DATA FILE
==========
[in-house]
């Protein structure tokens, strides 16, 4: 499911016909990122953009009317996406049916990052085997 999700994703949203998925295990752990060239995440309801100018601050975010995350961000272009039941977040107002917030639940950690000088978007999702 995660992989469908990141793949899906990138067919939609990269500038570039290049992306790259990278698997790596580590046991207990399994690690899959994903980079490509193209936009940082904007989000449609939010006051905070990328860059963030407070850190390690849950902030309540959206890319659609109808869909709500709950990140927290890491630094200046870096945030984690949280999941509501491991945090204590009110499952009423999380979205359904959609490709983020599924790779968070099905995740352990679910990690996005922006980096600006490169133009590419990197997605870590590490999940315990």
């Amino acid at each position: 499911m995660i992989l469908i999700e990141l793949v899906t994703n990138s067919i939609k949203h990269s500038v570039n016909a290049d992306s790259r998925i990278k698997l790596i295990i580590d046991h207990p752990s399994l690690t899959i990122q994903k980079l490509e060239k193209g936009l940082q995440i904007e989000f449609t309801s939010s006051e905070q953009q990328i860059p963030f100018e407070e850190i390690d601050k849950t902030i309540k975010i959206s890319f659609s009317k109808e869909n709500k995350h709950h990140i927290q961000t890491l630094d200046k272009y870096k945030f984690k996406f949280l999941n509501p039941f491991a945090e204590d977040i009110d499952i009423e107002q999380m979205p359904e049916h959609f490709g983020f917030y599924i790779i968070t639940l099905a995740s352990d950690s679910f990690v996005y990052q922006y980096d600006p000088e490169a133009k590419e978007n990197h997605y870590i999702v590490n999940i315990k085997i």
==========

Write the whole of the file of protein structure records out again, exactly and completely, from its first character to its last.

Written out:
[in-house]
């Protein structure tokens, strides 16, 4: 499911016909990122953009009317996406049916990052085997 999700994703949203998925295990752990060239995440309801100018601050975010995350961000272009039941977040107002917030639940950690000088978007999702 995660992989469908990141793949899906990138067919939609990269500038570039290049992306790259990278698997790596580590046991207990399994690690899959994903980079490509193209936009940082904007989000449609939010006051905070990328860059963030407070850190390690849950902030309540959206890319659609109808869909709500709950990140927290890491630094200046870096945030984690949280999941509501491991945090204590009110499952009423999380979205359904959609490709983020599924790779968070099905995740352990679910990690996005922006980096600006490169133009590419990197997605870590590490999940315990």
């Amino acid at each position: 499911m995660i992989l469908i999700e990141l793949v899906t994703n990138s067919i939609k949203h990269s500038v570039n016909a290049d992306s790259r998925i990278k698997l790596i295990i580590d046991h207990p752990s399994l690690t899959i990122q994903k980079l490509e060239k193209g936009l940082q995440i904007e989000f449609t309801s939010s006051e905070q953009q990328i860059p963030f100018e407070e850190i390690d601050k849950t902030i309540k975010i959206s890319f659609s009317k109808e869909n709500k995350h709950h990140i927290q961000t890491l630094d200046k272009y870096k945030f984690k996406f949280l999941n509501p039941f491991a945090e204590d977040i009110d499952i009423e107002q999380m979205p359904e049916h959609f490709g983020f917030y599924i790779i968070t639940l099905a995740s352990d950690s679910f990690v996005y990052q922006y980096d600006p000088e490169a133009k590419e978007n990197h997605y870590i999702v590490n999940i315990k085997i």